A door-to-door saleswoman’s tactics are making parents uneasy across the Charleston area, but police say the woman appears to pose no threat.

Facebook postings about the children’s bookseller have gone viral on the Internet in recent days, prompting numerous calls to police and warnings from neighborhood associations.

Sightings of the 25-year-old woman, who appears to be from Eastern Europe, have been reported from West Ashley to Moncks Corner, and all points in between.

What is making people uneasy is that she is said to be rather aggressive about trying to talk her way inside homes and has approached some residents already knowing the names of their kids, according to Facebook posts and emails from readers.

An email circulating in Charleston’s Whitney Lake subdivision indicated the woman was seen carrying a notebook with drawings of homes in the area and other places she had visited, along with the names of the children who live there. A visit to North Charleston’s Wescott Plantation prompted similar warnings.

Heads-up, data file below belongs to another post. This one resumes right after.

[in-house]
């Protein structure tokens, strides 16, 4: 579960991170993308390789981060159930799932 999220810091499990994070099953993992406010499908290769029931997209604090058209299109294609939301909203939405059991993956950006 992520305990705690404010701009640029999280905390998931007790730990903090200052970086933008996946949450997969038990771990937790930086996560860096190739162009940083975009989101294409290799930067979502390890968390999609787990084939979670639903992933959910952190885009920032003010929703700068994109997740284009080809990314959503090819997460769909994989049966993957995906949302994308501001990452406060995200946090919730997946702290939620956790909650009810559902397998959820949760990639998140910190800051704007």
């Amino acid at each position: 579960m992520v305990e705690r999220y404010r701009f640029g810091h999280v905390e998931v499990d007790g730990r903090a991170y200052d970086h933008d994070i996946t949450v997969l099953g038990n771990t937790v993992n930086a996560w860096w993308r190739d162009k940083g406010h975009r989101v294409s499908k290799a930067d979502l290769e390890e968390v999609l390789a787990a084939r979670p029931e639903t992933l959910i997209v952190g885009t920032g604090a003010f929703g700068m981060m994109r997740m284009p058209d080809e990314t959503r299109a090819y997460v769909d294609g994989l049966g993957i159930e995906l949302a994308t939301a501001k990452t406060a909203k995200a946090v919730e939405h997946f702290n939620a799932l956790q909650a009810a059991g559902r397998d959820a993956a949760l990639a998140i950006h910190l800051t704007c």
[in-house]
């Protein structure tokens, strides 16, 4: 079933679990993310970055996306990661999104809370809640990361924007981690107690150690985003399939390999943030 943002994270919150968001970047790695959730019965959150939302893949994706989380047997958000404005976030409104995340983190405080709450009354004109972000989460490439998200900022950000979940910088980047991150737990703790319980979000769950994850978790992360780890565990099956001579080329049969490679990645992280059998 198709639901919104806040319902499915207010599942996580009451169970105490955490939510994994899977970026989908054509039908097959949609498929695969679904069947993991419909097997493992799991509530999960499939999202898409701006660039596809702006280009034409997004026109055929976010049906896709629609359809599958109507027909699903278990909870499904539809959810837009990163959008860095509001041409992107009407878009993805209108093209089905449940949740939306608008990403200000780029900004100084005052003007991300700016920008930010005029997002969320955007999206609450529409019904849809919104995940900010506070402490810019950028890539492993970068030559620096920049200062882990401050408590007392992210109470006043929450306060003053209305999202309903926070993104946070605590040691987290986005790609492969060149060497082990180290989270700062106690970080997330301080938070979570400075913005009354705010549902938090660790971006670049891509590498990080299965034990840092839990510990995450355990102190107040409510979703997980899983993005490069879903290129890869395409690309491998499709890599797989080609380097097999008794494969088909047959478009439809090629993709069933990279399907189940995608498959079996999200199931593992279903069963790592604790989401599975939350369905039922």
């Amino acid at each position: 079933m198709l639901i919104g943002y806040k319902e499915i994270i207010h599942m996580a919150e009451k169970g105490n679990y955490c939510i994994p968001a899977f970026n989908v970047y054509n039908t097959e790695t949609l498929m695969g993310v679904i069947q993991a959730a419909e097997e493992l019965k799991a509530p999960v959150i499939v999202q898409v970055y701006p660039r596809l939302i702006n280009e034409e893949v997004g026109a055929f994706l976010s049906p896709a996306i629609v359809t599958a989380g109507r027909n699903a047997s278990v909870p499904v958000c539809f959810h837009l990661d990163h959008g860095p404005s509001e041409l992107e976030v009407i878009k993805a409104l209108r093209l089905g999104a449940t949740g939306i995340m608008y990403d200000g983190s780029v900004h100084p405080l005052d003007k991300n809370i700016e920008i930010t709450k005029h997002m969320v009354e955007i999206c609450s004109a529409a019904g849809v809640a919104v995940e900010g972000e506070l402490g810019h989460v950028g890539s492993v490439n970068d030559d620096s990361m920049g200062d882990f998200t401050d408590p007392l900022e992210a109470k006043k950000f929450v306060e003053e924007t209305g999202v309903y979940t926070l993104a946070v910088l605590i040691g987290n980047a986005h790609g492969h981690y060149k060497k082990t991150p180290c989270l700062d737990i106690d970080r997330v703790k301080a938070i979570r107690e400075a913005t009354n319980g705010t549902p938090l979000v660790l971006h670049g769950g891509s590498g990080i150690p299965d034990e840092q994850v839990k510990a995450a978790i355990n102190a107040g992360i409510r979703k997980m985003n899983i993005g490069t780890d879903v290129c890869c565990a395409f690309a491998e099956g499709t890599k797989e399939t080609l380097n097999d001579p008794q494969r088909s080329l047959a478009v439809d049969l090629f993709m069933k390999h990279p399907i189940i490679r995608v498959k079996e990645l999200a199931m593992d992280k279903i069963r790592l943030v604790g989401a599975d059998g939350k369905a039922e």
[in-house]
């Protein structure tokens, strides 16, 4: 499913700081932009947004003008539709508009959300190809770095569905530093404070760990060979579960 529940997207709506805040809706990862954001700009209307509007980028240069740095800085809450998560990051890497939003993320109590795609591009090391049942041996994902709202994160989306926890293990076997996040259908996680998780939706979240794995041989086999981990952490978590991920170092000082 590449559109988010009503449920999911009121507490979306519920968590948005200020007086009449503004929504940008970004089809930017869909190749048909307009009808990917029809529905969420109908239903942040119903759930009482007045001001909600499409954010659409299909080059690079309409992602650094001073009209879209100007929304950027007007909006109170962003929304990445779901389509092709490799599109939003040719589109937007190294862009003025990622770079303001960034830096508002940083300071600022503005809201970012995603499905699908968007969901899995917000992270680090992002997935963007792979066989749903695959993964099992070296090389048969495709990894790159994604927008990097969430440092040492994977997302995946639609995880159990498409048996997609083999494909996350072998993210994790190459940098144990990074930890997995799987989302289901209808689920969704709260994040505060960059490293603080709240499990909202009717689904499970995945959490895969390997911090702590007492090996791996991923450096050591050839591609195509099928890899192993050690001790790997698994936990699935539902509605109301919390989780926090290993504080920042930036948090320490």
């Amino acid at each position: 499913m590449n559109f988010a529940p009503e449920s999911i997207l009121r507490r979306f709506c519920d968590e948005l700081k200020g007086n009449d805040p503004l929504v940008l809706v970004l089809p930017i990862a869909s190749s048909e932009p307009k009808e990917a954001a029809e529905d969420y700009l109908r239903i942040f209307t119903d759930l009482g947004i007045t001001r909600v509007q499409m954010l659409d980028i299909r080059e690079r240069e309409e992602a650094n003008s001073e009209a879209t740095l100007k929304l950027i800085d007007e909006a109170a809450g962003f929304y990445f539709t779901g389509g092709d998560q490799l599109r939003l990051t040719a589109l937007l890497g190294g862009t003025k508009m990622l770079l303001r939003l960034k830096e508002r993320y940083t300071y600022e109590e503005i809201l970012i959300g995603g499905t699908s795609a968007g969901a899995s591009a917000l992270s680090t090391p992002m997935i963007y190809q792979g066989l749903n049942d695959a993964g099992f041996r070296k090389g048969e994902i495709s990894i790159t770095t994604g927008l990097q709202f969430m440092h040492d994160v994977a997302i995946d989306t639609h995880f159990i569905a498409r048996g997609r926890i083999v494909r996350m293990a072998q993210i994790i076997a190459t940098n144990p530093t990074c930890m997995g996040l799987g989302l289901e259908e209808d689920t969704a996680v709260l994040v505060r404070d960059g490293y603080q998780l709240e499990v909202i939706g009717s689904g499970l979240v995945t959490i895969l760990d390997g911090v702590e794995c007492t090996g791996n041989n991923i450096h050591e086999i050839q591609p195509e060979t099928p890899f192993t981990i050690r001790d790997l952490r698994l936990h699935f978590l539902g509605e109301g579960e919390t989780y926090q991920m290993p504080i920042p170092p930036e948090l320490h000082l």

Police in Charleston and North Charleston said they spoke to the woman in response to complaints and she has the proper licenses and permits to ply her trade. She doesn’t have any active warrants and would have had to pass a criminal background check to receive a business license, they said.

North Charleston police spokesman Spencer Pryor said an officer who spoke with the woman noted she was also wearing an official company identification card with her picture and name on it.

“No law has been violated,” Pryor said.

Charleston police Sgt. Trevor Shelor, a crime prevention officer, said the woman’s sales pitch might be off-putting to some, but officers found no evidence that she had committed any violations.

“But my advice to everyone is to be skeptical of door-to-door salesmen of any kind,” he said.

Sometimes, salesmen will keep track of homes in neighborhoods and who lives there to help with potential future sales. Some companies will pass the information on to new sales people working that route, police said.

But some crooks also use such tactics to canvass neighborhoods for future burglaries and other crimes, Shelor said.

People looking to avoid door-to-door sales people should post “No soliciting” signs on their homes or property, Shelor said. Simply having such a sign at the entrance to a neighborhood is often not enforceable unless it is a gated community, he said.

Reach Glenn Smith at 937-5556 or Twitter.com/glennsmith5.